David De Gea received treatment for an injury at half-time during Spain’s 1-1 draw in Sweden before aggravating the problem and then limping off in the second half, Spain boss Robert Moreno has revealed.
The goalkeeper was eventually forced off after an hour at the Friends Arena in Stockholm and could now face being ruled out of Manchester United’s Premier League clash with Liverpool on Sunday – a match vital for both sides, but perhaps more so for United with the team just two points clear of the relegation zone and manager Ole Gunnar Solskjaer under increasing pressure.
De Gea hobbled out of the Euro 2020 qualifier following an innocuous-looking incident, having immediately grabbed his the back of his thigh after clearing a back pass from his own player.
He sat on the ground in his six-yard box before making his own way off the pitch accompanied by the Spanish medical team.
Solskjaer will be hoping the injury is not serious, with the goalkeeper due to arrive back at their training base on Wednesday for an assessment and just four days now until 100% Liverpool make the short journey to Old Trafford.
De Gea’s absence will mean Sergio Romero deputising in goal and while the Argentine is more than capable, the loss of De Gea will prove another untimely blow for United who already have injury doubts over several stars.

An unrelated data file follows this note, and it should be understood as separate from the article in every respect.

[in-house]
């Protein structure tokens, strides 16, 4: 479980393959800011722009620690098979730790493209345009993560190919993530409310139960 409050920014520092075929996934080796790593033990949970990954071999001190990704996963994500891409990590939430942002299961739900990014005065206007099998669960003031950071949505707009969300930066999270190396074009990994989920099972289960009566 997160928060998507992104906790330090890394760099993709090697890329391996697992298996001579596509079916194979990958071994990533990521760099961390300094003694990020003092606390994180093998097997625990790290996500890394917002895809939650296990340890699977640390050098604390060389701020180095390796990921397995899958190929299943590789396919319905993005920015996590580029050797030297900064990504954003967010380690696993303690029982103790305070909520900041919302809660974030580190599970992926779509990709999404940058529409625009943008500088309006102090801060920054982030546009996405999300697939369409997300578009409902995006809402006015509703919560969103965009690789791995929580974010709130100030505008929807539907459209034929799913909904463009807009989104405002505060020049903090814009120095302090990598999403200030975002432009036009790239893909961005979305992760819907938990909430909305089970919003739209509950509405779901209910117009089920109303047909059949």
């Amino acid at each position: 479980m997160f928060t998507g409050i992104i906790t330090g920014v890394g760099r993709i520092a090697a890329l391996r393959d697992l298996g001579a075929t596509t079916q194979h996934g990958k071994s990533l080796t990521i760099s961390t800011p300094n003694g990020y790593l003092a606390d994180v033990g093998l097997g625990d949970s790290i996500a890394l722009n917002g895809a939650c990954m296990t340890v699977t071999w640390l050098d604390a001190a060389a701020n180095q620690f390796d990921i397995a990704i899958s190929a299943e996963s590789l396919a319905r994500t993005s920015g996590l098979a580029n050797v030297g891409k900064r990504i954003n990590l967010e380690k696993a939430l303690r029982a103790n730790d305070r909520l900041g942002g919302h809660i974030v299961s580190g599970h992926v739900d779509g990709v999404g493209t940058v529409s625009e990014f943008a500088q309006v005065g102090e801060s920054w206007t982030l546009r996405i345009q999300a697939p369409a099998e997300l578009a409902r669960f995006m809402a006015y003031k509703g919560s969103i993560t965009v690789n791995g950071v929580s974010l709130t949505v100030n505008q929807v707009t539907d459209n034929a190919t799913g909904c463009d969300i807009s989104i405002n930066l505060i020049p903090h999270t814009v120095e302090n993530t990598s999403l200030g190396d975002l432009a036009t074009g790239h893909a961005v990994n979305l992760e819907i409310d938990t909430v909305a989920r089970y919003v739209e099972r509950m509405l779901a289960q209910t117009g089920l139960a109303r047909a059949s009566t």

Asked about the injury in his post-match press conference, Moreno said: “He had pain in the abductor muscle but he received treatment at half-time and wanted to keep playing. He gave us his word, but in the end he couldn’t continue.”
Spain were behind at the time of De Gea’s departure thanks to Marcus Berg’s goal 10 minutes earlier but substitute Rodrigo poked home from close range in stoppage time to seal the point that they needed to confirm their place at Euro 2020.
After ensuring qualification for next summer’s finals, Moreno said: “It is a draw but it tastes like a victory for us, and probably a defeat for Sweden.
“I am happy with the team’s game and with the players. It was a difficult game against a rival that eliminated great teams in the World Cup. We are very happy.
“When you become a high-level team like Spain, it is an obligation to qualify. I want to remember (former manager) Luis Enrique and his family and dedicate this qualification to them also.”
In June Enrique stepped down as coach of the Spanish national team after less than a year in charge to be with his terminally ill daughter.